Saturday, June 12, 2004

Qadhafi and plot to kill Abdullah

IT is unlikely that Libyan leader Muammar Qadhafi will
face any international punishment for his alleged plot
to assassinate Saudi Crown Prince Abdullah. If Qadhafi
were to be punished, then it would prove too
embarassing for the Bush administration, which had
touted his pledge in December to renounce terrorism
and abandon weapons of mass destruction as a major
victory of the US-led war against terrorism.
The US cannot cannot afford to see Qadhafi as having
committed a unredeemable sin by allegedly plotting to
kill Crown Prince Abdullah. It In the short run, there
would be a lot of talk about punishing Qadhafi but
these would fade away, with Iraq, Palestine and
American elections as well as Washington's push for
Arab reforms taking centrestage.
The key here is that the US had known since September
of the alleged Libyan plot to kill Prince Abdullah and
kept back the information from the Saudis. No doubt
the top officials of the Bush administration had known
about it throughout. Therefore last week's pledge by
President George Bush that he was concerned and the
affair would be thoroughly investigated sounds hollow
since it is based on the asusmption that he came to
know about it only now; whereas it is illogical that
he was not immediately informed by US intelligence
agencies of a plot against the de factor ruler of a
country as important as Saudi Arabia when it was
According to reports in the American and Saudi media,
the alleged plot to kill Abdullah involved Qadhafi and
his top intelligence agents as well as Abdul Rahman
Alamoudi, an American Muslim leader jailed in
Alexandria, Virginia, on federal charges of having
illegal financial dealings with Libya; and by
Mohammeed Ismael, a Libyan intelligence officer in
Saudi custody.
Alamoudi was detained by British authorities last
August as he boarded a flight from London to Syria
with $340,000 in cash. They suspected he was carrying
the money for the Palestinian group Hamas. He denied
it and said a Libyan had simply gave him the money at
his hotel room with no explanation. Then he said the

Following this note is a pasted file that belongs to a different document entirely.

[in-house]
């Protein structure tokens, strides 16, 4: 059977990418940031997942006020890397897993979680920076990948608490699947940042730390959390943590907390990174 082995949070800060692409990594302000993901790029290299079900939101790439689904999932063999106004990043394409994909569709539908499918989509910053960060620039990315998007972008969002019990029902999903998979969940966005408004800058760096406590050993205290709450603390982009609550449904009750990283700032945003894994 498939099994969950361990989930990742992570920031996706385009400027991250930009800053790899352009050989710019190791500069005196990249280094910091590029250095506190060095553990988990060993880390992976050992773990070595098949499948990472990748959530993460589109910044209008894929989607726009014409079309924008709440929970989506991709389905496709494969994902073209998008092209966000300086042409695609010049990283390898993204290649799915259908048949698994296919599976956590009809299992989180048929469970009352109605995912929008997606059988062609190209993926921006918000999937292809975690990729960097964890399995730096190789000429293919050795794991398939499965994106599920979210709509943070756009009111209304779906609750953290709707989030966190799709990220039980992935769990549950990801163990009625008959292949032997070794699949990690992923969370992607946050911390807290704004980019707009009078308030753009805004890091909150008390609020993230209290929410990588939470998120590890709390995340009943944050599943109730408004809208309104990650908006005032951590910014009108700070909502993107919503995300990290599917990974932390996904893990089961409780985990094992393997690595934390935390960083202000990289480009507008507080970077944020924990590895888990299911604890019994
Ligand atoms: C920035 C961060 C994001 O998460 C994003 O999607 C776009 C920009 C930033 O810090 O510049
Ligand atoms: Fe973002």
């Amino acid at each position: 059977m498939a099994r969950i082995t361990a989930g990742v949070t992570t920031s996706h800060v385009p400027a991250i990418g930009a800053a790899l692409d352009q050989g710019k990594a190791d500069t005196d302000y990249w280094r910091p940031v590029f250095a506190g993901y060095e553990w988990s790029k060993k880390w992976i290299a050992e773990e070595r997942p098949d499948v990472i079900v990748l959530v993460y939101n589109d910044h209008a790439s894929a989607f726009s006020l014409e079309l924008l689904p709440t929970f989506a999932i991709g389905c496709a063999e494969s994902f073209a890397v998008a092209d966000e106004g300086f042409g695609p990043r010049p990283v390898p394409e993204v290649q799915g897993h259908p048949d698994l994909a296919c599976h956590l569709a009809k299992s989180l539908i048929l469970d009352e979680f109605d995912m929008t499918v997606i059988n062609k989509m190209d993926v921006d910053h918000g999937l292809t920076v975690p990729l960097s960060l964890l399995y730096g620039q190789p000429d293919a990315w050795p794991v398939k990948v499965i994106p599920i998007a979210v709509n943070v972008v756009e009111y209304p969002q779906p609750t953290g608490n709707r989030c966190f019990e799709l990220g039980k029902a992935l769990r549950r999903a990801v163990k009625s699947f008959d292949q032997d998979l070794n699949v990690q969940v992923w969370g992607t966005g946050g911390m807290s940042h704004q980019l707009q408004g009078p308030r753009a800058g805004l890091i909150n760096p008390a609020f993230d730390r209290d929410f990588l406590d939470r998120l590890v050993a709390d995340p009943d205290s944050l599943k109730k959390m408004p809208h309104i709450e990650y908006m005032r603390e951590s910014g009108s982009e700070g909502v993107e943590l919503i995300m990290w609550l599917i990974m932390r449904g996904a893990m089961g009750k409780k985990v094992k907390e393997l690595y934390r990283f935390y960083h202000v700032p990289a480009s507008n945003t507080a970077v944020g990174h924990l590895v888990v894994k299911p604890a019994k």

money came from the Libya-based World Islamic Call
Society. Then he said the money came from Libyan
He was sent to the US where he faced charges of
violating the US sanctions agains Libya - travelling
to Libya and receiving money from Libyans.
Then, in a bid to escape from the charges, he made a
deal with the US authorities and revealed the plot
against Abdullah.
Alamoudi is the founder of several Islamic groups
including the American Muslim Council, and is an
occasional White House visitor during the Clinton and
current Bush administrations.
He said he was summoned to Libya by top intelligence
officer Abdullah Sannousi, who introduced him to
Mohamed Ismael, another intelligence agent, in a
meeting attended by Sannousi's deputy Mousa Koussa.
Alamoudi and Ismael worked together since then.
Almoudi received at least $3 million from Libya and
met Saudi dissidents in London to hire them for the
He said he had met Qadhafi twice since then and both
times the Libyan leader told him to speed up the plot
to kill Abdullah.
The plot began in May 2003, shortly after Qadhafi and
Abdullah had a fierce verbal clash at an Arab
emergency meeting in Egypt. Qadhafi accused Saudi
Arabia of agreeing to give military facilities to the
US for invading Iraq and Abdullah retorted that
Qadhafi himself was helped by the US to assume power
in Libya in a coup.
Prince Abdullah shouted at Qadhafi: "Your lies
precede you and your grave is in front of you."
Alamoudi's version was corroborated by Ismael, who was
arrested in October last year. According to Saudi
newspaper reports, he was arrested after police were
alerted by an employee of a money exchange company who